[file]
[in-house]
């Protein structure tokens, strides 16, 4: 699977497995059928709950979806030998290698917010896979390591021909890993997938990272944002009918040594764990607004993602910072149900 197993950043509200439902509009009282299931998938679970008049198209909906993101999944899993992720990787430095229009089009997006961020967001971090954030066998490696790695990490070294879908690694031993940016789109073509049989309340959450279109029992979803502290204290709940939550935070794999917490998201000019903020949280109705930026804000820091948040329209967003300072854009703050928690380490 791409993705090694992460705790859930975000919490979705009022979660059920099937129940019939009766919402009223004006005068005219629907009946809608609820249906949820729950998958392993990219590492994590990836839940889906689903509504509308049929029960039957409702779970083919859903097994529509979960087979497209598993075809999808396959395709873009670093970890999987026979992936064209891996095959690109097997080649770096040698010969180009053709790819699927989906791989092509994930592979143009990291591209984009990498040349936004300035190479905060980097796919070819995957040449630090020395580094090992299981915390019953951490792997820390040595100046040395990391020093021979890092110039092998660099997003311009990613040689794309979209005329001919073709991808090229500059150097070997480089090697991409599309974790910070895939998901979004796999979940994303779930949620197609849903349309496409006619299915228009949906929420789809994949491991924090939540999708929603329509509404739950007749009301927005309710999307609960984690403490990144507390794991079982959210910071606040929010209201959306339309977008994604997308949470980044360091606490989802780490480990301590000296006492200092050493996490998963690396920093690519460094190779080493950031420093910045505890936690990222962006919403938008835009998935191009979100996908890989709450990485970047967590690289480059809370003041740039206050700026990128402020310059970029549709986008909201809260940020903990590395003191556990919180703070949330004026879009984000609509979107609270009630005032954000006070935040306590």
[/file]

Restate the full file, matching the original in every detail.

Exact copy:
[in-house]
């Protein structure tokens, strides 16, 4: 699977497995059928709950979806030998290698917010896979390591021909890993997938990272944002009918040594764990607004993602910072149900 197993950043509200439902509009009282299931998938679970008049198209909906993101999944899993992720990787430095229009089009997006961020967001971090954030066998490696790695990490070294879908690694031993940016789109073509049989309340959450279109029992979803502290204290709940939550935070794999917490998201000019903020949280109705930026804000820091948040329209967003300072854009703050928690380490 791409993705090694992460705790859930975000919490979705009022979660059920099937129940019939009766919402009223004006005068005219629907009946809608609820249906949820729950998958392993990219590492994590990836839940889906689903509504509308049929029960039957409702779970083919859903097994529509979960087979497209598993075809999808396959395709873009670093970890999987026979992936064209891996095959690109097997080649770096040698010969180009053709790819699927989906791989092509994930592979143009990291591209984009990498040349936004300035190479905060980097796919070819995957040449630090020395580094090992299981915390019953951490792997820390040595100046040395990391020093021979890092110039092998660099997003311009990613040689794309979209005329001919073709991808090229500059150097070997480089090697991409599309974790910070895939998901979004796999979940994303779930949620197609849903349309496409006619299915228009949906929420789809994949491991924090939540999708929603329509509404739950007749009301927005309710999307609960984690403490990144507390794991079982959210910071606040929010209201959306339309977008994604997308949470980044360091606490989802780490480990301590000296006492200092050493996490998963690396920093690519460094190779080493950031420093910045505890936690990222962006919403938008835009998935191009979100996908890989709450990485970047967590690289480059809370003041740039206050700026990128402020310059970029549709986008909201809260940020903990590395003191556990919180703070949330004026879009984000609509979107609270009630005032954000006070935040306590």